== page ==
On March 23, 1775 Patrick Henry rose before the Virginia House of Burgesses meeting in Richmond to speak in support of mobilizing the Militia to oppose British military moves. The speaker had a reputation as a firebrand. He was reported to have said:
Is life so dear, or peace so sweet, as to be purchased at the price of chains and slavery? Forbid it, Almighty God! I know not what course others may take; but as for me, give me liberty, or give me death!
The cheering House, already ousted from meeting in Williamsburg by edict of the Royal Governor and sitting illegally, was moved to opt for mobilization.
Or so the story goes, as it was reconstructed by Henry’s biographer William Wirt in 1817. No official record of the meeting reported the contents of the speech. Only one contemporaneous written description survives. In it Henry was quoted as alluding to the failure of the Crown to protect the colony from Indians and slave uprisings and was quoted as using some very intemperate and probably profane descriptions of the Governor, but no mention of famous phrase.
Wirt claimed to have reconstructed the speech from the fading memories of the few surviving members. Whatever Henry said, however, it must have been a hell of a speech, for he was credited for calling Virginia to arms.
Patrick Henry by Daniel Lynch
It was not Henry’s first famous speech, nor the first one whose exact wording is in doubt. Ten years earlier as a freshman in House, He had introduced a resolution in opposition to the Stamp Act in terms so incendiary it brought charges of treason. He was quoted as saying:
Caesar had his Brutus; Charles the First his Cromwell; and George the Third may profit by their example. If this be treason, make the most of it!
In fact, the only eyewitness account claims that Henry apologized to the body if they mistook his words for treason and asserted that he was a loyal subject of the King.
Whatever he said worked, largely because he chose to introduce his resolution when a bare quorum of the House was present and the most ardent Crown loyalists were absent.Henry rose to fame for arguing the Parson's case.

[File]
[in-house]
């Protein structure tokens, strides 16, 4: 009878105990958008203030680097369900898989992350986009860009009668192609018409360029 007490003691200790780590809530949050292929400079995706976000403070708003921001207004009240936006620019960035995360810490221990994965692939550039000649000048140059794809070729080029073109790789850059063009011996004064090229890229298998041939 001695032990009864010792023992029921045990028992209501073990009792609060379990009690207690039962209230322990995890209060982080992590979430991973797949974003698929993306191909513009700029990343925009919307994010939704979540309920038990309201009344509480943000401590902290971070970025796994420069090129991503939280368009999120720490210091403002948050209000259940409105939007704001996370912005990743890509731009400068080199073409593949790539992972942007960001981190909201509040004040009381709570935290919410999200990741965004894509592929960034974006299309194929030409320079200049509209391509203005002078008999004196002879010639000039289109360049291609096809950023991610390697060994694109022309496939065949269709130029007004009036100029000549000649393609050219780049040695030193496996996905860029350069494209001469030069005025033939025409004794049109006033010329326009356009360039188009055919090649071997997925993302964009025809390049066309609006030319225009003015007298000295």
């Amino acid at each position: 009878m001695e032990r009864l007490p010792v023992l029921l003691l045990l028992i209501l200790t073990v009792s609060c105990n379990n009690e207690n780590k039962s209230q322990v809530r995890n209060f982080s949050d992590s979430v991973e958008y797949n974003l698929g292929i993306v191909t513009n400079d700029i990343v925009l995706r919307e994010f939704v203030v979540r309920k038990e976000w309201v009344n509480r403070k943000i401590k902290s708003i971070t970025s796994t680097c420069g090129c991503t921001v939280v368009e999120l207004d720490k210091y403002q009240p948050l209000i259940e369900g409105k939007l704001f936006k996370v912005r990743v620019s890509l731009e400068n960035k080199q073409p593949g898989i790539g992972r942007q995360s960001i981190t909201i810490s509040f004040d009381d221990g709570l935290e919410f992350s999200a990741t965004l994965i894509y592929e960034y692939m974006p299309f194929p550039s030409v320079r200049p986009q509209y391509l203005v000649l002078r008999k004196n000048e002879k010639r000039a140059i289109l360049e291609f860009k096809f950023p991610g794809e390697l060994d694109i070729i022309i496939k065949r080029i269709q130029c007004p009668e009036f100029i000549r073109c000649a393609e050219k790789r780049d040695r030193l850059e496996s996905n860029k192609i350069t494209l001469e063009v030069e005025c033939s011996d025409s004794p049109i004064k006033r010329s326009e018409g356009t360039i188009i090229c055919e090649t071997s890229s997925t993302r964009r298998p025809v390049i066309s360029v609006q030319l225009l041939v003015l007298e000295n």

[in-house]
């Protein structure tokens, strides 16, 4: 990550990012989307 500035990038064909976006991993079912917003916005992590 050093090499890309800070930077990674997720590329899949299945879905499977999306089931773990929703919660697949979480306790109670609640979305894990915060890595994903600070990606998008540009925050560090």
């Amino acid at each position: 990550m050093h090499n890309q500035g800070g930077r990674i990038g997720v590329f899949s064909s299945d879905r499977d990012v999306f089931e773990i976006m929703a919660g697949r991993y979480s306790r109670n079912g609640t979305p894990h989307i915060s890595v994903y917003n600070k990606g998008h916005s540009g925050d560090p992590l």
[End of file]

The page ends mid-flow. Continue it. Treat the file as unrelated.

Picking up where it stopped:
Henry was born to the middling level of Virginia planter society in 1736, the son of an educated Scottish emigrant. His early career was rocky. He twice failed as a planter before taking up the law. He made a name for himself by defending Louisa County, in a case about limiting the price of the tobacco paid in support of the Anglican Clergy. The British Parliament had overturned Virginia’s Two Penny Act and a local clergyman sued the county for back wages. Henry simply ignored the law in the case and attacked clergy as “enemies of the community,” accused the King of tyranny for annulling the law, and said such a tyrant, “forfeits all right of obedience from his subject.” The humiliated Padre was awarded 1 penny and Henry’s political career launched.
Although an early ally of Thomas Jefferson, their temperaments and ambitions were quite different and they soon found themselves often bitter rivals. In 1776 Henry was elected the first post-colonial Governor of Virginia.
The main theaters of the Revolution were far away in his term and he spent a lot of effort planning and executing an invasion of Cherokee lands, where he had land speculations. In 1789 he was succeeded by Jefferson just as the war began to heat up.
After the Revolution, Henry was again served as Governor in 1784-86. He refused to attend the Constitutional Convention in 1787 because he “smelt a rat in Philadelphia, tending toward the monarchy.” Parting bitterly from his previous political ally and personal friend James Madison, Henry became one of the most vocal and extreme Anti-Federalists. He voted against ratification in the Virginia convention of 1788, but Madison carried the day.
Despite his views, George Washington, on the advice of Alexander Hamilton, first offered him the post of Secretary of State before turning to Jefferson.
A 1955 U.S. Post office commemorative stamp in the Patriots series.
Henry’s politics took a sharp turn in the 1790’s after the outbreak of the French Revolution. Over the years his personal fortune had grown, thanks to a couple of fortuitous and strategic marriages, and he had become a wealthy large scale planter with hundreds of slaves. With significant property to protect, he developed a fear and loathing of the same “rabble” to which he had been a popular hero. With John Marshall he rallied Virginia Federalists and was elected to the House of Delegates.
Three months before he could take his seat he died of stomach cancer at his plantation Red Hill on June 6, 1799. Some biographers believe that the pain was so great that he poisoned himself.